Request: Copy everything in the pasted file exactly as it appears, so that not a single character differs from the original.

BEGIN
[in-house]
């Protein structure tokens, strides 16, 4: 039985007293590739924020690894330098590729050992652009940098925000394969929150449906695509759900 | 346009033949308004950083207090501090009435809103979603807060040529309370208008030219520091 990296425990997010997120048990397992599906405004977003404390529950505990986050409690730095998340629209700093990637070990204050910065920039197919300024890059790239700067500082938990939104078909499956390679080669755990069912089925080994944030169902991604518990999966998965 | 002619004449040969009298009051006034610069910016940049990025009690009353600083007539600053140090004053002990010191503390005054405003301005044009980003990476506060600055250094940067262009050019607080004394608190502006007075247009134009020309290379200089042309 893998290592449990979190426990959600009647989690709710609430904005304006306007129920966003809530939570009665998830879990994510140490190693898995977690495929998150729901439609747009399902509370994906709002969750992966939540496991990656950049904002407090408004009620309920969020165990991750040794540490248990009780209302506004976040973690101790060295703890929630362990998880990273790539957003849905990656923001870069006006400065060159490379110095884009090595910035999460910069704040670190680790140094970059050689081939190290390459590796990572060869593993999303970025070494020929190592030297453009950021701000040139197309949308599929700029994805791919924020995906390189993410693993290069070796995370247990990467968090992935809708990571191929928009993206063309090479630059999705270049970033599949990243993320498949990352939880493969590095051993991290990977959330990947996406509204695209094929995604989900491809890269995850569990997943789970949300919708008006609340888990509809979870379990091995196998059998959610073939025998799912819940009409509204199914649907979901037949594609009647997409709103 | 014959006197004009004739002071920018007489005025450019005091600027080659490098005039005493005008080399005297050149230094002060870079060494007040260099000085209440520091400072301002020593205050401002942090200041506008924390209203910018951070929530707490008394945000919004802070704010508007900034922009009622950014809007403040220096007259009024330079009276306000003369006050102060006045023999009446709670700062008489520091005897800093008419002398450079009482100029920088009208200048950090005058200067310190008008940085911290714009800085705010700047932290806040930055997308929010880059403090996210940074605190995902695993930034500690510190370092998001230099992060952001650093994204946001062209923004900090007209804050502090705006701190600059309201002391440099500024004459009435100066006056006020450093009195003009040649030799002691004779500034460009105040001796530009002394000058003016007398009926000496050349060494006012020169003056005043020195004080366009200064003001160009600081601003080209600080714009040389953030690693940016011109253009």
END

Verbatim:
[in-house]
């Protein structure tokens, strides 16, 4: 039985007293590739924020690894330098590729050992652009940098925000394969929150449906695509759900 | 346009033949308004950083207090501090009435809103979603807060040529309370208008030219520091 990296425990997010997120048990397992599906405004977003404390529950505990986050409690730095998340629209700093990637070990204050910065920039197919300024890059790239700067500082938990939104078909499956390679080669755990069912089925080994944030169902991604518990999966998965 | 002619004449040969009298009051006034610069910016940049990025009690009353600083007539600053140090004053002990010191503390005054405003301005044009980003990476506060600055250094940067262009050019607080004394608190502006007075247009134009020309290379200089042309 893998290592449990979190426990959600009647989690709710609430904005304006306007129920966003809530939570009665998830879990994510140490190693898995977690495929998150729901439609747009399902509370994906709002969750992966939540496991990656950049904002407090408004009620309920969020165990991750040794540490248990009780209302506004976040973690101790060295703890929630362990998880990273790539957003849905990656923001870069006006400065060159490379110095884009090595910035999460910069704040670190680790140094970059050689081939190290390459590796990572060869593993999303970025070494020929190592030297453009950021701000040139197309949308599929700029994805791919924020995906390189993410693993290069070796995370247990990467968090992935809708990571191929928009993206063309090479630059999705270049970033599949990243993320498949990352939880493969590095051993991290990977959330990947996406509204695209094929995604989900491809890269995850569990997943789970949300919708008006609340888990509809979870379990091995196998059998959610073939025998799912819940009409509204199914649907979901037949594609009647997409709103 | 014959006197004009004739002071920018007489005025450019005091600027080659490098005039005493005008080399005297050149230094002060870079060494007040260099000085209440520091400072301002020593205050401002942090200041506008924390209203910018951070929530707490008394945000919004802070704010508007900034922009009622950014809007403040220096007259009024330079009276306000003369006050102060006045023999009446709670700062008489520091005897800093008419002398450079009482100029920088009208200048950090005058200067310190008008940085911290714009800085705010700047932290806040930055997308929010880059403090996210940074605190995902695993930034500690510190370092998001230099992060952001650093994204946001062209923004900090007209804050502090705006701190600059309201002391440099500024004459009435100066006056006020450093009195003009040649030799002691004779500034460009105040001796530009002394000058003016007398009926000496050349060494006012020169003056005043020195004080366009200064003001160009600081601003080209600080714009040389953030690693940016011109253009």